The development of female professionalism—part of the larger women’s rights movement of the 19th century—laid the groundwork for the emergence of the artist as New Woman in the 20th century. A model of self-reliance, education, earning power, and urban living, the New Woman was a powerful symbol.
Just as women artists achieved greater visibility in the public sphere, modern art radically shifted the terms of artistic debate. For some women, the new culture that stressed individualism and expressive freedom was attractive and beneficial; for others used to a collective professional identity, it was barbarous and unwelcome. While the majority continued to work within conventional traditions, a select few flourished as disciples of the new art movements that sprang from the New York Armory Show of 1913 and continued through the 1940s.
Marguerite Thompson Zorach (1887-1968) was one of a handful of American artists who exhibited at the 1913 Armory Show. A pioneer of the 10th Street scene in Greenwich Village, she and her circle—which included Max Weber, Marsden Hartley, Charles Demuth, and Marianne Moore—helped introduce the new fauvist and cubist art to the United States.
Marguerite Thompson arrived in Paris in time to see the first Salon d’Automne of 1908, and the fauvist and post-impressionist painting she saw there transformed her. She chose to study at the new post-impressionist school La Palette, and began to experiment with the strong, unmixed colors, direct energetic brushwork, and minimal modeling of forms that can be seen in Nude Reclining (1922). At La Palette, she met her future husband, sculptor and lithographer William Zorach.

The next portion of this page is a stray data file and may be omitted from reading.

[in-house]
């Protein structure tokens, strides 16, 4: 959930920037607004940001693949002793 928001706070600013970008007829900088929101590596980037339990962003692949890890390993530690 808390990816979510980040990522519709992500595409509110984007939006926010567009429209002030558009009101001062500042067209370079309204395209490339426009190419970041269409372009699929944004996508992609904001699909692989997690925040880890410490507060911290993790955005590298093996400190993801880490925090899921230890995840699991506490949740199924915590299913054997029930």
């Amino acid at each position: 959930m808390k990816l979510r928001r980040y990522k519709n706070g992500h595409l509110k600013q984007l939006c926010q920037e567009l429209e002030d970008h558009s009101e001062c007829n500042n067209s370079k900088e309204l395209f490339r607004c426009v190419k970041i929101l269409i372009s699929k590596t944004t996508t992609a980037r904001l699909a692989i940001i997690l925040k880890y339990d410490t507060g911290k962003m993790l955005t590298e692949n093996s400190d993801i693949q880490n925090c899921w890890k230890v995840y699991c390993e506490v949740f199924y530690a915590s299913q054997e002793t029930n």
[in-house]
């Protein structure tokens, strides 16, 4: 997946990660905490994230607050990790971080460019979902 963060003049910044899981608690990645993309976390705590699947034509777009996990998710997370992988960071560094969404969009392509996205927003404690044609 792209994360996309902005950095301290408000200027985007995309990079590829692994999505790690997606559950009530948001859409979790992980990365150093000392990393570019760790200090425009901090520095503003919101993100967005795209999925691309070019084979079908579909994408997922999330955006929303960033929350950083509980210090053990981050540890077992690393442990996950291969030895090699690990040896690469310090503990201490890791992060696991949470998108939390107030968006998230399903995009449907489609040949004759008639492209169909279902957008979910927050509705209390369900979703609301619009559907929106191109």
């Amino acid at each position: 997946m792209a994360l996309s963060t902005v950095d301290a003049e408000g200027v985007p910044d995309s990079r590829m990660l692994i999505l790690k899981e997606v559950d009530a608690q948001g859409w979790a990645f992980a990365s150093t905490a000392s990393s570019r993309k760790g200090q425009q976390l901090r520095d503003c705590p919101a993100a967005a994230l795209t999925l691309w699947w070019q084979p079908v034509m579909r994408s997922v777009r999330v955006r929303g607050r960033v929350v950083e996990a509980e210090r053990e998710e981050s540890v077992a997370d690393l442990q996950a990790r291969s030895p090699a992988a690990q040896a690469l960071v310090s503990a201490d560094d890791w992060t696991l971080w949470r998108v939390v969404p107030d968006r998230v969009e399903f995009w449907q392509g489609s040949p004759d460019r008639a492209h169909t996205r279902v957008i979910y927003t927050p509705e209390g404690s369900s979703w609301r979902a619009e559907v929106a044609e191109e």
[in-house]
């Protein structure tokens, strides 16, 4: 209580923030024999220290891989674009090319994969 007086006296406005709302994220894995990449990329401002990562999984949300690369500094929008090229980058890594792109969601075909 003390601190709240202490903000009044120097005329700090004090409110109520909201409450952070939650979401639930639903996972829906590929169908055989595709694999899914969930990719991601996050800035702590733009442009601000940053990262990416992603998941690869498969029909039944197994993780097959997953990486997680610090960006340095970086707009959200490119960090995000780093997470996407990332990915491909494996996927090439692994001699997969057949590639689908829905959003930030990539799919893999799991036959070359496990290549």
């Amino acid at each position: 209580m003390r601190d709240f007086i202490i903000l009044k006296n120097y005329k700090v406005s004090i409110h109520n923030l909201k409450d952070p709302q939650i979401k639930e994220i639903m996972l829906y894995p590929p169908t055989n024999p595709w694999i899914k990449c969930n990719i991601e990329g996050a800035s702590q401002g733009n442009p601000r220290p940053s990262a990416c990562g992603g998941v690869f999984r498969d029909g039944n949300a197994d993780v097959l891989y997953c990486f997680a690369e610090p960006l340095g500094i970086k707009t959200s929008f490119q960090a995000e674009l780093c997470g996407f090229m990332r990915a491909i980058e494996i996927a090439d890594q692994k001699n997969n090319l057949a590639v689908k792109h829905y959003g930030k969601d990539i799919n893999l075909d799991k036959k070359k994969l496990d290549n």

First in Paris and then in New York, Marguerite and William Zorach continued their radical experimentation. From 1913 to 1920, they used their New York studio apartment as an exhibition space for their fauvist and cubist works. As she shifted from painting to tapestry-making after the birth of their second child, he assisted with the early pieces. He helped her gain access to galleries; she took on responsibility for the family and inspired many of his sculptures.
Understanding that these works were sometimes denigrated as a female craft, she consistently referred to them as “modernist pictures done in wool.” Throughout the 1920s, Zorach’s large, complex, and brilliantly colored tapestries were exhibited and fetched high prices. They were the main source of the family’s income, gave her a market niche, and brought major commissions from collectors including Abby Aldrich Rockefeller.
For modernist Lois Mailou Jones (1905-1998), the terms of the debate were quite different as she sought to overcome racial and gender prejudices in pursuit of her art. Recognized as the first black female painter of importance in America, she studied at the School of the Museum of Fine Arts, Boston, beginning in 1923. Throughout the 1920s, she made frequent trips to New York where she met many leaders of the Harlem Renaissance.